BMW R 1200 GS

BMW R 1200 GS Triple Black: Who’ll dare?

Top Gear (Philippines) - - Contents -

The Triple Black adventure bike is the lat­est from BMW.

The BMW GS is a mod­ern two-wheeled icon. It sin­gle-hand­edly con­verted the mo­tor­cy­cle mar­ket from ’90s crotch rock­ets to some­thing with a lit­tle more flair and prac­ti­cal­ity. While many purists be­moan the fact that ‘adventure’ bikes like th­ese mostly see just a quick trip to Star­bucks or your lo­cal cof­fee hang­out, it can­not be doubted that the way the GS has trans­formed the mo­tor­cy­cle land­scape is noth­ing short of ex­tra­or­di­nary.

It is the bike of the noughties. When mo­tor­cy­cles took the leap into generic ‘do any­thing’ ma­chines, the GS de­cided that ‘do­ing any­thing’ is a class of its own. Here is a bike that is equally at home on a twisty moun­tain road as it is on a twisty dirt trail or a high­way cruise. That it’s a jack of all trades and master of, well, all, is part of what has made it so spe­cial to many peo­ple. Most en­thu­si­asts don’t have many com­plaints about it apart from one thing—the in­dus­trial styling.

It has al­ways had a po­lar­iz­ing de­sign aes­thetic. Some peo­ple swear by it, while oth­ers have never been a fan of the uniquely asym­met­ri­cal head­light and a de­sign that put func­tion over form. Rid­ers, for the most part, love the bike; those who have more of a four-wheel in­cli­na­tion have mixed feel­ings on the de­sign. It can be ar­gued that the lines are too busy, that the looks be­lie the idea that a mo­tor­cy­cle should be a sleek ma­chine carv­ing the roads with aplomb. But this would be miss­ing the point. The GS, which started the ‘beak’ craze in the adventure mar­ket, re­mains one of the purest expressions of two-wheeled adventure. Just a quick glance at all the de­tails of the bike and one re­al­izes how func­tional ev­ery­thing is. Even if you’re rid­ing it for a quick trip to the shops, you still feel that, adding a bit of lug­gage, you’d be able to take a cross-coun­try adventure into the un­known.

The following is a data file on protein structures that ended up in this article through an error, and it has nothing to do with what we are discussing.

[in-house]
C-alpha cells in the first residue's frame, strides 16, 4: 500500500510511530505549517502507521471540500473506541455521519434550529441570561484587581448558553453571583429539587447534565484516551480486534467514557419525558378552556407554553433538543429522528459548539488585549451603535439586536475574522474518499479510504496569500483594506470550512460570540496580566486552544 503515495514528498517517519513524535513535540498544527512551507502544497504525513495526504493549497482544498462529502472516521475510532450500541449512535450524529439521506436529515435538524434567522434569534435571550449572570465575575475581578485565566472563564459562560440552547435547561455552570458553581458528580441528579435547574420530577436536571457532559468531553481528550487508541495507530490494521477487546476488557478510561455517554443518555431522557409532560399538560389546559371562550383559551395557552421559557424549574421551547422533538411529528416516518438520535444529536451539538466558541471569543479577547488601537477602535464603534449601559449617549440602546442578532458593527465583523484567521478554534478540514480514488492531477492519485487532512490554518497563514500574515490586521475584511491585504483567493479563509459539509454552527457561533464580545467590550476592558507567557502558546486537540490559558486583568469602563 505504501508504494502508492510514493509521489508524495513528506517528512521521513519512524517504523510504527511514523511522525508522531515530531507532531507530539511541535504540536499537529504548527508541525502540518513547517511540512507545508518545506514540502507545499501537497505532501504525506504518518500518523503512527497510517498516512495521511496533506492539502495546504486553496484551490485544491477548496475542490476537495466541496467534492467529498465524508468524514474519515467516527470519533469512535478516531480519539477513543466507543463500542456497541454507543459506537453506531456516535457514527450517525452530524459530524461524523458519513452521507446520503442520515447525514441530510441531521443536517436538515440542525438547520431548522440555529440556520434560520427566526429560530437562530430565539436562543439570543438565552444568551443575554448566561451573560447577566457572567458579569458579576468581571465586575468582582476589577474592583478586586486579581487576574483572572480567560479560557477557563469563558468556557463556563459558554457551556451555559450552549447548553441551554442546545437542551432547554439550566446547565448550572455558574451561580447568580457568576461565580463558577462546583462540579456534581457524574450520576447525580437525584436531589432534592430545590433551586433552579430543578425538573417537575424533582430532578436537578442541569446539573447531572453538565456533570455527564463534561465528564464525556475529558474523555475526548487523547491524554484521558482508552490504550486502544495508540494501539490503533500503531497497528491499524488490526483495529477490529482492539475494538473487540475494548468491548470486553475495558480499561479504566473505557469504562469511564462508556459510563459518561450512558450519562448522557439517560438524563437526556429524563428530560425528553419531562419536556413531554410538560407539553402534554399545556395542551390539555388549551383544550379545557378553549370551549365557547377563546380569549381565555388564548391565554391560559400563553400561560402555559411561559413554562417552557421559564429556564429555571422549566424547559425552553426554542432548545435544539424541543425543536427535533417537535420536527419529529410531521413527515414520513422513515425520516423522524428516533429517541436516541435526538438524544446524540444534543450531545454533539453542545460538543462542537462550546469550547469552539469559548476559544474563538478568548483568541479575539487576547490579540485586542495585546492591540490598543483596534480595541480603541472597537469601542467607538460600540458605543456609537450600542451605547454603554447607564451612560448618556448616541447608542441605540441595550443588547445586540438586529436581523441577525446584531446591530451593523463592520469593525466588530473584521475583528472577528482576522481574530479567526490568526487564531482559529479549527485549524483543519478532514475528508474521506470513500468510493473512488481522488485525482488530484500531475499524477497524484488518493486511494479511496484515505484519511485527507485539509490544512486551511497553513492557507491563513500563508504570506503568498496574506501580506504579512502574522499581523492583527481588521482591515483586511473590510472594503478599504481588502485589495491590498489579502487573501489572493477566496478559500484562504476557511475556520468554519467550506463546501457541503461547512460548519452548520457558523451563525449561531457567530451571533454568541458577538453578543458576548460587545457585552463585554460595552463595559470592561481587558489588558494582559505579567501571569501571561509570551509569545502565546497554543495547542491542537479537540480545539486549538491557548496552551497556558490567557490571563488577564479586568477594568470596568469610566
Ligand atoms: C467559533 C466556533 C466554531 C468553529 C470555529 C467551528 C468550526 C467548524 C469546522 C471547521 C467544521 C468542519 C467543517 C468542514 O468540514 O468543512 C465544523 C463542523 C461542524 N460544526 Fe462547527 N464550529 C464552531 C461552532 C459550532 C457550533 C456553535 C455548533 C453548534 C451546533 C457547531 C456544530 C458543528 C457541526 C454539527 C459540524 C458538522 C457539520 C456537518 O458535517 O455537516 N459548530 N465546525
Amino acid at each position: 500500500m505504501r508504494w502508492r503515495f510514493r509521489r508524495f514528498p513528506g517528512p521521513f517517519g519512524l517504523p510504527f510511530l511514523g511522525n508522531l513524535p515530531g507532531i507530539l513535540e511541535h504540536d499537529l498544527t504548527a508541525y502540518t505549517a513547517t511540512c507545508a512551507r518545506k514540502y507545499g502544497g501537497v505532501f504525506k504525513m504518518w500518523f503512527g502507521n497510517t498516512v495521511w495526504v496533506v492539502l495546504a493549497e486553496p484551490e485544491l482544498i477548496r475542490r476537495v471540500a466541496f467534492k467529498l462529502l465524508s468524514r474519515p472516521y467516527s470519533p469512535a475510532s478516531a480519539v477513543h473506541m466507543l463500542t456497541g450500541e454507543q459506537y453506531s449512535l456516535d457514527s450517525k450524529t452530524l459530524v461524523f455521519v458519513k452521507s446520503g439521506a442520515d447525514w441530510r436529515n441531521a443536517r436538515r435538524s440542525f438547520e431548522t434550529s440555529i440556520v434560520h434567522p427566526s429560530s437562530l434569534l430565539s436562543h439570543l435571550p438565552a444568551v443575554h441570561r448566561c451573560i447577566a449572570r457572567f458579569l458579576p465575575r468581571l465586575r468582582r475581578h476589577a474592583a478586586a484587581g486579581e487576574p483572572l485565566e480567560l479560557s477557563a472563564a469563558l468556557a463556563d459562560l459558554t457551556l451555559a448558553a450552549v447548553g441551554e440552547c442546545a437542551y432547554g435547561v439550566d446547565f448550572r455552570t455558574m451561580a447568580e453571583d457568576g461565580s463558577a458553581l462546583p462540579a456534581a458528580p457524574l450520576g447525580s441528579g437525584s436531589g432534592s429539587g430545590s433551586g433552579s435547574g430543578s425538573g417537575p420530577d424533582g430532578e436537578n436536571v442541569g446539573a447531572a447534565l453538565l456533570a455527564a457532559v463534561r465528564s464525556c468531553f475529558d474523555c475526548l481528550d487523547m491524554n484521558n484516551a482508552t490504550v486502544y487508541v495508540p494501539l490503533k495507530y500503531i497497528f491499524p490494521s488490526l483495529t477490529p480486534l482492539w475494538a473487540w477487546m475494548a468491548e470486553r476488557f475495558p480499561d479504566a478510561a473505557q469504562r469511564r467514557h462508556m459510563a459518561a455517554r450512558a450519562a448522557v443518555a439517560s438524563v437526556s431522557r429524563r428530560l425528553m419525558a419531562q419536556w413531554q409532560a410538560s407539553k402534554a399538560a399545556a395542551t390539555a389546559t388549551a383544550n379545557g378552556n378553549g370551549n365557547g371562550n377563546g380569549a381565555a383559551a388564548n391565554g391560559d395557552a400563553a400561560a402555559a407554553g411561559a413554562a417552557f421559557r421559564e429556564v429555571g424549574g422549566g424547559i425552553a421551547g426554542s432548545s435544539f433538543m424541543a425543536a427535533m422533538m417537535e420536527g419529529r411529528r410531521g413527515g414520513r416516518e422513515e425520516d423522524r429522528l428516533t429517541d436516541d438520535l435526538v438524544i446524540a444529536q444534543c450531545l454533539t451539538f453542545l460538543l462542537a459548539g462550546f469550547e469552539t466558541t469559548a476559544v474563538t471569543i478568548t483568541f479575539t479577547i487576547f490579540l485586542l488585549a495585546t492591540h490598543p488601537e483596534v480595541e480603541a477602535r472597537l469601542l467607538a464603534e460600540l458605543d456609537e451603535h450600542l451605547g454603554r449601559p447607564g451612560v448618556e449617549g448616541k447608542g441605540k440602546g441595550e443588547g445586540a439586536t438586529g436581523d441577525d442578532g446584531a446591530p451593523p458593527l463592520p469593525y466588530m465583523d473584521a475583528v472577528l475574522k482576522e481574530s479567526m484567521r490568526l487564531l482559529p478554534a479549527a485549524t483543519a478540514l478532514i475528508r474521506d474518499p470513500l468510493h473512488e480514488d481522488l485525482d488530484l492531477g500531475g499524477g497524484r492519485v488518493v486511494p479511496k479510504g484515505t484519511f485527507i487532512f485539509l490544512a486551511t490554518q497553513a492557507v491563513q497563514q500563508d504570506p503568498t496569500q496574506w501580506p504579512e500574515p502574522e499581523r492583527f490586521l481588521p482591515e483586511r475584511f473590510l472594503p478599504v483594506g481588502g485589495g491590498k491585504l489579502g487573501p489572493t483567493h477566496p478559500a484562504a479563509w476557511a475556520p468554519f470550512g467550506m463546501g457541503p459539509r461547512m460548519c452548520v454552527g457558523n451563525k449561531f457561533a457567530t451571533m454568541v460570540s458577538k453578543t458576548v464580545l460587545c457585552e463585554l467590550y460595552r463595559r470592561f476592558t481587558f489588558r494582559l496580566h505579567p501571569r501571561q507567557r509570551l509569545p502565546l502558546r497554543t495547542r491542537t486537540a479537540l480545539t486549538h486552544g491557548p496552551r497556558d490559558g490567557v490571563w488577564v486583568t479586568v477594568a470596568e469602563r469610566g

Sur­pris­ingly, though, de­spite a plethora of var­i­ous com­bi­na­tions of col­ors over the years, the GS has never ac­tu­ally had a stealth op­tion. Un­til now, that is.

BMW Mo­tor­rad Philip­pines has just in­tro­duced the R 1200 GS Triple Black. With a name that looks more suited for Scotch than for a mo­tor­cy­cle, this sleek com­bi­na­tion of Black­storm Metal­lic and Agate Gray will have any­one do­ing a dou­ble take at the sheer badassery of it all.

The ag­gres­sive look is achieved through the ap­pli­ca­tion of gray on the front and rear frames to pro­vide con­trast against the mainly black bike. The cen­tral fuel-tank cover, stor­age com­part­ment lid, front mud­guard, en­gine, gear­box, and swing arm are done up in ei­ther black or Black­storm Metal­lic. The 850mm high seat comes equipped with an em­bossed ‘GS’ logo.

While the Triple Black gen­er­ally has the same equip­ment as the reg­u­lar R 1200 GS (it’s also pow­ered by BMW’s sig­na­ture 125hp 1,170cc twin-cylin­der boxer en­gine mated to a six-speed gear­box), an over­looked dif­fer­ence is that it ditches the reg­u­lar GS’s rims for spoked rims. Those in the know would re­al­ize that th­ese spokes add oo­dles of off-road cred­i­bil­ity to what is al­ready a very ca­pa­ble mo­tor­cy­cle. In fact, th­ese rims seem to have come off the much more ex­pen­sive GS Adventure line of mo­tor­cy­cles, ef­fec­tively putting the Triple Black on the mid­dle ground be­tween the reg­u­lar GS and the Adventure in terms of spec­i­fi­ca­tions and equip­ment.

The Triple Black has a P30,000 pre­mium over the reg­u­lar R 1200 GS, bring­ing the list price to P1.445 mil­lion. On paper, this seems like a lot of money for what is mainly a cos­metic up­grade, but when your hard-earned cash can buy you what can only be de­scribed as at­ti­tude on wheels, then you know it’s money well spent. If the gen­eral rule is that money can’t buy you road pres­ence, this here is one heck of an ex­cep­tion.

The GS’s in­tim­i­dat­ing stance is al­ready enough for it to rule the road

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